Superfund Research Program
Molecular Mechanisms of Endocrine Disruption
- Project Summary
Project Summary (2000-2006)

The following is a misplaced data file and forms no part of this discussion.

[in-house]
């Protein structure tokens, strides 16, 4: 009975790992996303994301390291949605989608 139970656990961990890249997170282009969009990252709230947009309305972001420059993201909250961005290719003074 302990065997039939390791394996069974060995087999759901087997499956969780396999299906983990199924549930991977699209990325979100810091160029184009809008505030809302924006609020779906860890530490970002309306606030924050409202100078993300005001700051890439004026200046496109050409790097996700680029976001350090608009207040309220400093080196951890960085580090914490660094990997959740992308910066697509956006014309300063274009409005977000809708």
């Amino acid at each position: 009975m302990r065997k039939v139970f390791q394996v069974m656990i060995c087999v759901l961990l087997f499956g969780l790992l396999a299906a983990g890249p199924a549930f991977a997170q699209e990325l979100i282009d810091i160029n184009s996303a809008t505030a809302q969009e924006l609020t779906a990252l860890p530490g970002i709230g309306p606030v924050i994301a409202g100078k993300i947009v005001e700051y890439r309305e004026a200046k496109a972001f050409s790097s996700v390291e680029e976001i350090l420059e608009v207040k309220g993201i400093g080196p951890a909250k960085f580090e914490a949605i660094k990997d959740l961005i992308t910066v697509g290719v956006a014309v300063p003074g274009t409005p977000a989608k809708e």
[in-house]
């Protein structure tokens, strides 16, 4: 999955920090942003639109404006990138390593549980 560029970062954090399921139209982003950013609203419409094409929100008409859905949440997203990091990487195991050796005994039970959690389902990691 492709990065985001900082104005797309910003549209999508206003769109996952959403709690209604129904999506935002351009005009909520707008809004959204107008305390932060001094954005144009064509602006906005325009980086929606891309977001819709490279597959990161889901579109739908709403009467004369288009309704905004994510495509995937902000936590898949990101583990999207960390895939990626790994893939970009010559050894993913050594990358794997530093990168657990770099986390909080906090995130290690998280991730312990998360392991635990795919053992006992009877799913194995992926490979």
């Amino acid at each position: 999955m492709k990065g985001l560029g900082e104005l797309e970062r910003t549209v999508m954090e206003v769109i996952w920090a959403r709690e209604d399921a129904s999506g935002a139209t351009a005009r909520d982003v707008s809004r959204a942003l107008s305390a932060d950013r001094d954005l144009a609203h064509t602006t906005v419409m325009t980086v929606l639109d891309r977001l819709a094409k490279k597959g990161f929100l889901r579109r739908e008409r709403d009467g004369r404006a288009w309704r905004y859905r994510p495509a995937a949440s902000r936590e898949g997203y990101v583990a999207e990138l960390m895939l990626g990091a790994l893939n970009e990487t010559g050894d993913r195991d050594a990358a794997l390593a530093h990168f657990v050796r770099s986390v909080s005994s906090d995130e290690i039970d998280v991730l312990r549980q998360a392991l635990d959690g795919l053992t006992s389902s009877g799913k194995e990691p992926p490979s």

Exposure of wildlife and humans to environmental contaminants that behave as hormones (endocrine disruptors) has caused widespread concern. Reproductive damages reported to date include reduced fertility, reduced hatchability, reduced viability of offspring, impaired hormone activity and altered sexual behavior. Project investigators are centering their studies on understanding the involvement of nonylphenol (NP), 1,1-dichloro-2,2-bis(p-chloro-phenyl)ethylene (DDE), benzo[a]pyrene, and methoxychlor on endocrine disruption in largemouth bass found in the highly polluted Superfund site at Lake Apopka, and in the muck farms of central Florida. Laboratory in vivo and in vitro experiments are being conducted to help develop an endocrine toxicology based gene expression array (DNA chip) specific for fish that can be used to detect exposure to these endocrine disrupting compounds in the environment.